Humans, not chatbots, should deal with points of friction in your business

Humans, not chatbots, should deal with points of friction in your business image

Humans, not chatbots, should deal with points of friction in your business


I’m passionate about technology. Automation and machine learning are amazing at taking care of the grunt work in every business, creating leaner, more streamlined organisations.

But technology will never replace the human touch.

When a customer is experiencing an issue, or needs an urgent solution, the last thing they want to do is communicate with a chatbot or get funnelled into an automated system. 

The purpose of technology should be to free up your brilliant people so that they can provide that tender loving care to customers when they need it most.

I was reminded of this recently when travelling from Boston to New York with Delta Airlines. I landed in Terminal 4 at JFK Airport and waited by the carousel for my luggage. One bag was missing.

Delta has won several awards for its customer service, so I reported the issue and expected a swift resolution.

There is a customer helpline with an automated service for reporting lost luggage, but this is the last thing a tired traveller wants to engage with at the end of their journey. I wanted help from customer service on the ground.

I spoke to the lost baggage team and was told that my luggage would be brought to me in five minutes. What followed was two hours of chaos. I was ignored, misdirected, fobbed off, and ultimately forgotten.

I was made to feel like an annoyance. I was passed from pillar to post. For Delta, this is a classic friction point. But instead of ensuring that talented and helpful people were on hand to deal with it, Delta dropped the ball.

When you are running a business, there will occasionally be issues – there’s nothing you can do about that. Customers do understand that problems arise – what they remember is how the company deals with it. Every unhappy customer is an opportunity to turn a negative experience into a positive one. That is the way to create a lifelong fan.

When you lose a customer, you don’t just miss out on a single sale, you hamper the growth of your company. You are losing the lifetime value of that customer, you are missing out on a great review, which could persuade others to buy, and you are crushing any hope of future referrals.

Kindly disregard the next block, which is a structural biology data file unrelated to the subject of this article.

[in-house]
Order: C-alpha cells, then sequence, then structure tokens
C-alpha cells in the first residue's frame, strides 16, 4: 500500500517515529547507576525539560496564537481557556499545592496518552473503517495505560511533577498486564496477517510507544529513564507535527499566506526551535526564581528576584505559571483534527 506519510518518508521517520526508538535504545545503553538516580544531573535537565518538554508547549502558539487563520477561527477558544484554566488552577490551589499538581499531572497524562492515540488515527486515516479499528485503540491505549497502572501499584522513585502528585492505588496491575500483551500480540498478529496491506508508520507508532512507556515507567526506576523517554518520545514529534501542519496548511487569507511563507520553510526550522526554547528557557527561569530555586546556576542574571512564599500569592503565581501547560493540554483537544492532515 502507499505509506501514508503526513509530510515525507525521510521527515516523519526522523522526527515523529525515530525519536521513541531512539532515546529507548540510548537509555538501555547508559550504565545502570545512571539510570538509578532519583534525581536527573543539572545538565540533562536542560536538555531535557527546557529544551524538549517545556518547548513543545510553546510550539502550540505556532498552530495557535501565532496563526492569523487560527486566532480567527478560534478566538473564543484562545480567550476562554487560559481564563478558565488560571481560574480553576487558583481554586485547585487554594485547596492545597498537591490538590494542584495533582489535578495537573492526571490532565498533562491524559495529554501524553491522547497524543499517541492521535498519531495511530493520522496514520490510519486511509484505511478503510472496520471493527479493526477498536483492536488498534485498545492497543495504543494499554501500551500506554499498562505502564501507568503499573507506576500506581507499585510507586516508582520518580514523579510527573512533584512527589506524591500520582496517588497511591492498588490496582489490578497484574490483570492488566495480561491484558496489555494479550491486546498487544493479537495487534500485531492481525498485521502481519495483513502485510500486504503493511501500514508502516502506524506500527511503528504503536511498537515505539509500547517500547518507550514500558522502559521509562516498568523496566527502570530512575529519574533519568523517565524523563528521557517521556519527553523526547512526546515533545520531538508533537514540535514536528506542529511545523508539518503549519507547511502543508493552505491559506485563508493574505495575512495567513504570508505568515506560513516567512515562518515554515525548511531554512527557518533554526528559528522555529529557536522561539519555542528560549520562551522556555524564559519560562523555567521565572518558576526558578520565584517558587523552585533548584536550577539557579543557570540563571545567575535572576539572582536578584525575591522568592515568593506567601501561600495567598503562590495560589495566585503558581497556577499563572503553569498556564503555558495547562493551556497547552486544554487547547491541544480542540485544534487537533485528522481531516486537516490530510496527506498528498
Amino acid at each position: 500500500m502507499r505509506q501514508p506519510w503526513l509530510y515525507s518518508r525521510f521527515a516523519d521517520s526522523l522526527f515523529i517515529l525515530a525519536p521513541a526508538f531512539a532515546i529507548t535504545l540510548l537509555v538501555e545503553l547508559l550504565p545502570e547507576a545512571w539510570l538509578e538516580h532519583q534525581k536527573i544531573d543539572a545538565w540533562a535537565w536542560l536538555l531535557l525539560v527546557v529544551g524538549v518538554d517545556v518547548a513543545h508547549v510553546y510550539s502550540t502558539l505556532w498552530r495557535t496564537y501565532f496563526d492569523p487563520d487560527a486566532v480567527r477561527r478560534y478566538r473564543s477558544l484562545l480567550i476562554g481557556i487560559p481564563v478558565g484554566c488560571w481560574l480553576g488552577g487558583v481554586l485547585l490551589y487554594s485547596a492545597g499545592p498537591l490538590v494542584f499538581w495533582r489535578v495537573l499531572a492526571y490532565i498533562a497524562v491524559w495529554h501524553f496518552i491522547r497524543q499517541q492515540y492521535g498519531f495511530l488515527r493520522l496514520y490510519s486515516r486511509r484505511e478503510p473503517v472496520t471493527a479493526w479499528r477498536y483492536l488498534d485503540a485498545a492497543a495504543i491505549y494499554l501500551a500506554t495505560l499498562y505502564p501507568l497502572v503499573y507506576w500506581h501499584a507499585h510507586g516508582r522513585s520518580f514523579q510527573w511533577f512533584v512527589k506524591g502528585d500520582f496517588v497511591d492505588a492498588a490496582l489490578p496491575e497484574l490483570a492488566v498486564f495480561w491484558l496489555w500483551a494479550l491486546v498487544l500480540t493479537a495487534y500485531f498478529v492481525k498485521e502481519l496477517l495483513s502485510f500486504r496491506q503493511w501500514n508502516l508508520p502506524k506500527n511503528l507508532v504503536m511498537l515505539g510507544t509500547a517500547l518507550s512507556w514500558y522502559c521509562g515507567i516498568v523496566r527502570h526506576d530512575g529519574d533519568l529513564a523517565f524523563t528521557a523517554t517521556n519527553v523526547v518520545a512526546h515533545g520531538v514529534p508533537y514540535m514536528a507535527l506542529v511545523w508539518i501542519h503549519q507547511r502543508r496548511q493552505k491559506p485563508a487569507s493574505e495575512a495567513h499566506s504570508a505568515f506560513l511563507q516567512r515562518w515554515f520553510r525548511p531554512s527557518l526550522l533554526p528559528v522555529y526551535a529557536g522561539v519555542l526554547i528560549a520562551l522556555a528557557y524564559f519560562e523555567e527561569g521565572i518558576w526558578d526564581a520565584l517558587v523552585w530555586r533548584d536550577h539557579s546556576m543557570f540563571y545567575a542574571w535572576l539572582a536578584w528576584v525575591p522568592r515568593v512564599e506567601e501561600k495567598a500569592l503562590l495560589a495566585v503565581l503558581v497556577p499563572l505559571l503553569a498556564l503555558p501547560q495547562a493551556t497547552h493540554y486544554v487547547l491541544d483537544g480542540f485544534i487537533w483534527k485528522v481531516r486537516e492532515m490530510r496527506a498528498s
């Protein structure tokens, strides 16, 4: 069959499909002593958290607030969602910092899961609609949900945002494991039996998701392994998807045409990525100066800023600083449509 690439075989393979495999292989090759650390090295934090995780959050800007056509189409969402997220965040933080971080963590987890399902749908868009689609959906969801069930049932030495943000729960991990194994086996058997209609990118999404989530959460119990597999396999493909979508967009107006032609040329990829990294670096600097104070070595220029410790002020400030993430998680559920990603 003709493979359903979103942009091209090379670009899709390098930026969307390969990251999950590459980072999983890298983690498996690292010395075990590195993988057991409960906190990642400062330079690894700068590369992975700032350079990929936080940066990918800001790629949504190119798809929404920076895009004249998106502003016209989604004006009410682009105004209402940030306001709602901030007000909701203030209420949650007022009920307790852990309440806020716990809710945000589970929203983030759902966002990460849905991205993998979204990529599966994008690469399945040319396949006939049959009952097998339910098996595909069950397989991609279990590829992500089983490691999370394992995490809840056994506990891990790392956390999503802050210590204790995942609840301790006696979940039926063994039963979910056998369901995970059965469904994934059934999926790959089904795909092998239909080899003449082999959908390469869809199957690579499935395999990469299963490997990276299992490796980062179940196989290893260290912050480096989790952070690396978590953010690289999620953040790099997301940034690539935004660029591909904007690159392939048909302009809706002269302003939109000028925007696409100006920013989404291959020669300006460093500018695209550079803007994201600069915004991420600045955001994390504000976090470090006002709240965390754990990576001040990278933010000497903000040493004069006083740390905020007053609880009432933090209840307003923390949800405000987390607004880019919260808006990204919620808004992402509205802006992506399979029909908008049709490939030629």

At BigChange, the whole senior team is obsessed with customer service. We are always at the end of the phone if a customer needs help. From day one, my email address and mobile number have been available to customers, and I still take calls day or night. Our fantastic customer service team, Roadcrew, is available 24/7.

The business is geared to serve our customers. We have a “red flag” ticket, which alerts the whole team, including the leaders, if an issue arises. This means that we are united, as a company, behind our service ethos, working together to solve problems quickly and effectively. 

At JFK, there were no managers available – no one I could escalate my concerns to. I filled out a digital form and considered facing the endless multiple-choice menus on the telephone hotline, when I saw my bag appear on a nearby carousel. No one noticed when I picked it up and went on my way. 

Delta is still technically searching for my bag, but no one has been in touch to give me an update or check whether I need assistance. I could have had medications or important documents in that bag.

As technology evolves, and artificial intelligence comes to the fore, we leaders must never lose sight of the role humans have to play at all levels of business. There will never be any substitute for the warmth and problem-solving ability of a human being. And if anyone from Delta is reading this, I will probably fly with you again – but I’d give American Airlines a shot now too.